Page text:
Fox’s Glee just ended its run tonight after six seasons. Like a bright flame burning fast, the show had a meteoric rise followed by a fast cool-off. Probably few of the original Gleeks stuck around for the sendoff tonight, which wrapped the story with a two-hour finale. But that shouldn’t take away from the show’s legacy.
Glee defied convention and the decades-old rule that musical series don’t work. They hadn’t, even when some of the best producers in the business had tried their hand, including Steven Bochco (Cop Rock, 1990) and Greg Berlanti (Eli Stone, 2008). And yet, Glee succeeded, paving the way for musical fare in primetime such as ABC’s Nashville and Galavant and Fox’s Empire and even the stage productions of The Sound Of Music and Peter Pan (NBC) and Grease (Fox).
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Glee’s success also redefined auxiliary revenue for a scripted series as it spilled to touring and to the music charts, with a record 200-plus singles making the Billboard Hot 100 — the Glee cast topped Elvis Presley’s mark in 2011 — and three of the show’s soundtrack albums reaching No. 1, all in 2010. No show since had been able to reach the top spot until, fittingly, Fox’s Empire soundtrack landed at No. 1 the week of the Glee finale for a symbolic passing of the baton.
Glee‘s storylines may have meandered later on and the show may have lost its spark after the first few seasons, but it always stayed on message, standing up for equality and acceptance and promoting gay rights more than any show ever has done. (The series stayed true to its mission till the end, with the finale featuring a gay couple having a child, an elementary school named after gay activist Harvey Milk and an inspirational plaque in the McKinley High auditorium, “See not the world as it is but as it should be.”)
Glee also tried to stay real at the risk of losing fans. While so many successful series have kept their characters in high school for years and years, the New Directions members grew up and graduated in real time, leading to the loss of some well-liked original characters a couple of seasons in. And then there was the real-life loss of Cory Monteith, who had emerged as the series’ male lead, a tragedy few shows are faced with during their run.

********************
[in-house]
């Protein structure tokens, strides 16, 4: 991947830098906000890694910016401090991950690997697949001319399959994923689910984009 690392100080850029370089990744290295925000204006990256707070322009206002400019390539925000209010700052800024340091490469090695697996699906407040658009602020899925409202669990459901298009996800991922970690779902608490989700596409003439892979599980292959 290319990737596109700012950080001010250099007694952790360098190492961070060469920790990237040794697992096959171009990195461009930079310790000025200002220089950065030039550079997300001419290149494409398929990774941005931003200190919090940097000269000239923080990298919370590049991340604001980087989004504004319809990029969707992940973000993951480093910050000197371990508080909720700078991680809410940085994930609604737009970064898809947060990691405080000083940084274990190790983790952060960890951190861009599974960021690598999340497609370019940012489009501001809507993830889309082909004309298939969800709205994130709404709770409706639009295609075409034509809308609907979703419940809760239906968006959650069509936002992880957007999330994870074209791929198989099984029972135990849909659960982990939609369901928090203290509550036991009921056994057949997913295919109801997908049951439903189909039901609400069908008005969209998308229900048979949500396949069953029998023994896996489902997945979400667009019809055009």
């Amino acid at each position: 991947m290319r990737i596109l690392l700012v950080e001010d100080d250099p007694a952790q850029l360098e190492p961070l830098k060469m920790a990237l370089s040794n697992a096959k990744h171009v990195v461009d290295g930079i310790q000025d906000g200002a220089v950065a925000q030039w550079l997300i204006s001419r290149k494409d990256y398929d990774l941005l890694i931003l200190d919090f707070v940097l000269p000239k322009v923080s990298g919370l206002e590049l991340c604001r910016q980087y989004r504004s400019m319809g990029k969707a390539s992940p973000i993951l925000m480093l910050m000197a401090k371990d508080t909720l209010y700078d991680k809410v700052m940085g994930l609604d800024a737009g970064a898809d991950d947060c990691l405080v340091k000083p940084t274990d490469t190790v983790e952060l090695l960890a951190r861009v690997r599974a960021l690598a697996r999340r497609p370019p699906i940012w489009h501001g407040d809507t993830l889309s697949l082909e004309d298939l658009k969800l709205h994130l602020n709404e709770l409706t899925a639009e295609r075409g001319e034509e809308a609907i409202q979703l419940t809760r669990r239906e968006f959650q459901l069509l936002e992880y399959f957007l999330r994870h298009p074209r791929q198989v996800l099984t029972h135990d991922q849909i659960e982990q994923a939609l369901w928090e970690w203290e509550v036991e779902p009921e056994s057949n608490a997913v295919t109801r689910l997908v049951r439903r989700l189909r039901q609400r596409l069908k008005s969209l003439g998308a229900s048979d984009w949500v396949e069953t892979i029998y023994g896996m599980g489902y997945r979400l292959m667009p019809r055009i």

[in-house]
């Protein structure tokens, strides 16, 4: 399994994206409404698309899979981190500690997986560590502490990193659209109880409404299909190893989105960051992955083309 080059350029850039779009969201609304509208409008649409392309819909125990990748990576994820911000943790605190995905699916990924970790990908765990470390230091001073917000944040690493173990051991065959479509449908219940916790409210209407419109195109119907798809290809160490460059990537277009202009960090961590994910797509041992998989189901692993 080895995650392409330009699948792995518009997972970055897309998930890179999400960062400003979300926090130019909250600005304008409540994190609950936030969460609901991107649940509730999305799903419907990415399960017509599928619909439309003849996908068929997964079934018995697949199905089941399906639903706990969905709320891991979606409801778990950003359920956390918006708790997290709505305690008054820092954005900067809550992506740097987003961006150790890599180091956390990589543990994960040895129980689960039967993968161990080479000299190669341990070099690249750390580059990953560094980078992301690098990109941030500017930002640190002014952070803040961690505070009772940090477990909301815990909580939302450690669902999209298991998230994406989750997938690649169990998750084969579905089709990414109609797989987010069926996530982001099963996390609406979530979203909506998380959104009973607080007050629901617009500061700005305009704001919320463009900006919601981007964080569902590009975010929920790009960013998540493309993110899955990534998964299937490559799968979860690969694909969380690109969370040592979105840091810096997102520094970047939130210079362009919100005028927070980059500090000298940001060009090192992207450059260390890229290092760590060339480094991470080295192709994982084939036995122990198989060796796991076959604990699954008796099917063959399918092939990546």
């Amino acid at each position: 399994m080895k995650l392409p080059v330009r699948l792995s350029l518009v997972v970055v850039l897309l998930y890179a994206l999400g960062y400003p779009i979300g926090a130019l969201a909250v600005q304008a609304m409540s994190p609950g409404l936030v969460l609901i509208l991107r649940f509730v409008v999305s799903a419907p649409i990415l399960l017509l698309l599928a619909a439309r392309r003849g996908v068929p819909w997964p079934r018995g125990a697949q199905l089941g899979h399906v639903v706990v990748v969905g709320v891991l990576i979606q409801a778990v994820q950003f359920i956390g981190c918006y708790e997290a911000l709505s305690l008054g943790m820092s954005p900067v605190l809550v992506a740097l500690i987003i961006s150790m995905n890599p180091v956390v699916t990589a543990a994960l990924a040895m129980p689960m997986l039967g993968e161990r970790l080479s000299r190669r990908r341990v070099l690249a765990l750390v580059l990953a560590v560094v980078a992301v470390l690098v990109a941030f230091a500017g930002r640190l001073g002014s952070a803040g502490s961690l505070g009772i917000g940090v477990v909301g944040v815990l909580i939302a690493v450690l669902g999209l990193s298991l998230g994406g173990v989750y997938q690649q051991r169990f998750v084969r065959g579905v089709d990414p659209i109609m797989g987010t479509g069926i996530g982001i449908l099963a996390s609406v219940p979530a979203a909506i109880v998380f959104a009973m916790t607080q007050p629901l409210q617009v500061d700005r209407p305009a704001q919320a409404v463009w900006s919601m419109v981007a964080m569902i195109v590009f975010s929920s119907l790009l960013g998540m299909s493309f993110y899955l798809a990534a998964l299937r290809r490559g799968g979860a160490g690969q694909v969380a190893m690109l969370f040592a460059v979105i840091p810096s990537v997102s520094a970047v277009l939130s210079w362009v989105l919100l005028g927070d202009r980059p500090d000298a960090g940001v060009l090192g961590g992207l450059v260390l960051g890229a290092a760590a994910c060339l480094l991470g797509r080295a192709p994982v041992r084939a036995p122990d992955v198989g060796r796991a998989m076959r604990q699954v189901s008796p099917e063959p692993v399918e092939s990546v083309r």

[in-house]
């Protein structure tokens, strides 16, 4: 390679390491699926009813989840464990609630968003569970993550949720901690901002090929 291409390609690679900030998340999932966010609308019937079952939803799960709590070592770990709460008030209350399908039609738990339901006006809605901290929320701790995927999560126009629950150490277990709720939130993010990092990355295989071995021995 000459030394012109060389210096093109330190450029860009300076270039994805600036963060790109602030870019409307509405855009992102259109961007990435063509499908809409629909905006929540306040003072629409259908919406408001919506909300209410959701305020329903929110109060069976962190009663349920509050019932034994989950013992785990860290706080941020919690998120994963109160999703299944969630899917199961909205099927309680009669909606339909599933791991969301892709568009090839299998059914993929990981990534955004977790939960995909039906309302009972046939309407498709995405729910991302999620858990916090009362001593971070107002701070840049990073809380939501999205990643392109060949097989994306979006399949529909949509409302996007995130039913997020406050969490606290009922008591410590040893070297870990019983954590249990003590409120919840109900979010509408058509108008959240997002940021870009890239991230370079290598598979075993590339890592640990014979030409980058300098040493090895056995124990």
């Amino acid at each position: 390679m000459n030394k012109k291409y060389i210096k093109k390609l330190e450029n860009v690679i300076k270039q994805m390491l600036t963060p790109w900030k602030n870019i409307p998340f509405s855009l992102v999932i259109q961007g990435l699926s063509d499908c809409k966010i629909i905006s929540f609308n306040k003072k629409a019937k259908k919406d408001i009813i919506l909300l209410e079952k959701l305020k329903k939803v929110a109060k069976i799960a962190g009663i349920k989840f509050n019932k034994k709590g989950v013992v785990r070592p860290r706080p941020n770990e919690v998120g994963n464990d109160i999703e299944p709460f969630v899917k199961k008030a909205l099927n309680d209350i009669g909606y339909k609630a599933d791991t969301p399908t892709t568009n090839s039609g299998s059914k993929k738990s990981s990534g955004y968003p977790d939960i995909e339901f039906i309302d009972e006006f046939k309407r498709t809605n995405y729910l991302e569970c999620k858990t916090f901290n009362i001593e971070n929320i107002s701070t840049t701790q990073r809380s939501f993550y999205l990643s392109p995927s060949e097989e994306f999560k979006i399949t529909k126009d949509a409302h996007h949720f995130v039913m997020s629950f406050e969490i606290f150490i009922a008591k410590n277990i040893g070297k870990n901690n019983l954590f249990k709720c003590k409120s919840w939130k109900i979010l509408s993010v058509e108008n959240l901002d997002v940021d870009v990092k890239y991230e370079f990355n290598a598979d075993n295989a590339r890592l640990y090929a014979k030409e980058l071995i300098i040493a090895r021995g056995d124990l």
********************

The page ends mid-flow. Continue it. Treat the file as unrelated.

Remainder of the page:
Glee also helped usher in the era of auteur TV in American primetime, with its creators Ryan Murphy, Ian Brennan and Brad Falchuk working without a writing staff the first season and penning every episode. That technique is now employed in a number of series such as HBO’s True Detective and FX’s Fargo. Murphy, Brennan and Falchuk returned at the helm for the final chapter, writing the two-part series finale.
The first part revisited the series’ hugely popular premiere episode, re-creating the glee club’s original auditions and tracking the backstories of how all original New Directions members got to try out. All except Monteith’s Finn, who still was featured with the help of some creative editing.
The final episode lived to its title, “Dreams Come True,” with a happily ever after for everyone: Rachel gets married to Jesse St. James and wins a Tony; Kurt and Blaine have a baby, carried by Rachel; Mercedes is invited to open for Beyonce; Artie gets recognition as a filmmaker and gets back together with Tina; Mr. Schuester is made the new principal of the newly minted performance arts McKinley High; and Sue is running for president of the U.S. after two terms as President Jeb Bush’s VP.
Following Monteith’s death in 2013, Glee co-creator Murphy revealed that the original plan for the show’s final scene was to have Rachel, a big Broadway star, return to McKinley High, where Finn is a teacher, because it’s her home, with the duo’s reunion closing out the series.
The creators obviously had to change course after Monteith’s passing, but they didn’t stray too far in the final scene, which featured Rachel — as well as virtually every Glee character from the past six seasons — return to McKinley High. Finn still played a major part in the scene as it features Sue dedicating the auditorium in his name. Like with the series premiere, which ended with Journey’s “Don’t Stop Believin’,” the finale wrapped with a rousing rock anthem, OneRepublic’s “I Lived.” Full circle.
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